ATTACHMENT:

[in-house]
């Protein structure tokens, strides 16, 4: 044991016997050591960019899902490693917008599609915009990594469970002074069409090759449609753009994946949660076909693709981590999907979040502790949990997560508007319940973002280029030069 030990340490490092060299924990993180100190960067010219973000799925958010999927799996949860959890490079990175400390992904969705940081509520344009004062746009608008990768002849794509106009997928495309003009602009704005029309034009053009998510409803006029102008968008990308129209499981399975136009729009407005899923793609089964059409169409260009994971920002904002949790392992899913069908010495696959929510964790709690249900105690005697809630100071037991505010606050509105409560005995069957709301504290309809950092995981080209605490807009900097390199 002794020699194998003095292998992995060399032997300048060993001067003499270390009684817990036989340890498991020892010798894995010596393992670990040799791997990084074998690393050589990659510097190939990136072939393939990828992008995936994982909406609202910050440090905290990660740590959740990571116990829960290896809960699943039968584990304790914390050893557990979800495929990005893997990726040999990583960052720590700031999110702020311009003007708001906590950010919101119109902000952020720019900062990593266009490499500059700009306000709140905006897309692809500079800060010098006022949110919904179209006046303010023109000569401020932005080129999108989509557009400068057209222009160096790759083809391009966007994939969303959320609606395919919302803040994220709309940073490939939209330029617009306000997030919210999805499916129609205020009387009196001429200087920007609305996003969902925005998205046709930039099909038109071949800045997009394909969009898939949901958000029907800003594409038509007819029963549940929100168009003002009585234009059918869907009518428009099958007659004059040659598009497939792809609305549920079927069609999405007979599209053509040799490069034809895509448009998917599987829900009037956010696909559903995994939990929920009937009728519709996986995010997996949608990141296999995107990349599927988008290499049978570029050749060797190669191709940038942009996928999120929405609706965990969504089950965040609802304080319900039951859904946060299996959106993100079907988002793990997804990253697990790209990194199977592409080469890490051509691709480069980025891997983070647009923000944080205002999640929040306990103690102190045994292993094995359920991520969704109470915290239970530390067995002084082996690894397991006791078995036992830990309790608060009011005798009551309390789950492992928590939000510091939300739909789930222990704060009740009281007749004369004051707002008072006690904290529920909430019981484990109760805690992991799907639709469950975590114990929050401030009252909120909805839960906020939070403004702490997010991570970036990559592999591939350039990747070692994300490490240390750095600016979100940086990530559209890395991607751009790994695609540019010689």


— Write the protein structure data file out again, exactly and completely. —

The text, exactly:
[in-house]
């Protein structure tokens, strides 16, 4: 044991016997050591960019899902490693917008599609915009990594469970002074069409090759449609753009994946949660076909693709981590999907979040502790949990997560508007319940973002280029030069 030990340490490092060299924990993180100190960067010219973000799925958010999927799996949860959890490079990175400390992904969705940081509520344009004062746009608008990768002849794509106009997928495309003009602009704005029309034009053009998510409803006029102008968008990308129209499981399975136009729009407005899923793609089964059409169409260009994971920002904002949790392992899913069908010495696959929510964790709690249900105690005697809630100071037991505010606050509105409560005995069957709301504290309809950092995981080209605490807009900097390199 002794020699194998003095292998992995060399032997300048060993001067003499270390009684817990036989340890498991020892010798894995010596393992670990040799791997990084074998690393050589990659510097190939990136072939393939990828992008995936994982909406609202910050440090905290990660740590959740990571116990829960290896809960699943039968584990304790914390050893557990979800495929990005893997990726040999990583960052720590700031999110702020311009003007708001906590950010919101119109902000952020720019900062990593266009490499500059700009306000709140905006897309692809500079800060010098006022949110919904179209006046303010023109000569401020932005080129999108989509557009400068057209222009160096790759083809391009966007994939969303959320609606395919919302803040994220709309940073490939939209330029617009306000997030919210999805499916129609205020009387009196001429200087920007609305996003969902925005998205046709930039099909038109071949800045997009394909969009898939949901958000029907800003594409038509007819029963549940929100168009003002009585234009059918869907009518428009099958007659004059040659598009497939792809609305549920079927069609999405007979599209053509040799490069034809895509448009998917599987829900009037956010696909559903995994939990929920009937009728519709996986995010997996949608990141296999995107990349599927988008290499049978570029050749060797190669191709940038942009996928999120929405609706965990969504089950965040609802304080319900039951859904946060299996959106993100079907988002793990997804990253697990790209990194199977592409080469890490051509691709480069980025891997983070647009923000944080205002999640929040306990103690102190045994292993094995359920991520969704109470915290239970530390067995002084082996690894397991006791078995036992830990309790608060009011005798009551309390789950492992928590939000510091939300739909789930222990704060009740009281007749004369004051707002008072006690904290529920909430019981484990109760805690992991799907639709469950975590114990929050401030009252909120909805839960906020939070403004702490997010991570970036990559592999591939350039990747070692994300490490240390750095600016979100940086990530559209890395991607751009790994695609540019010689």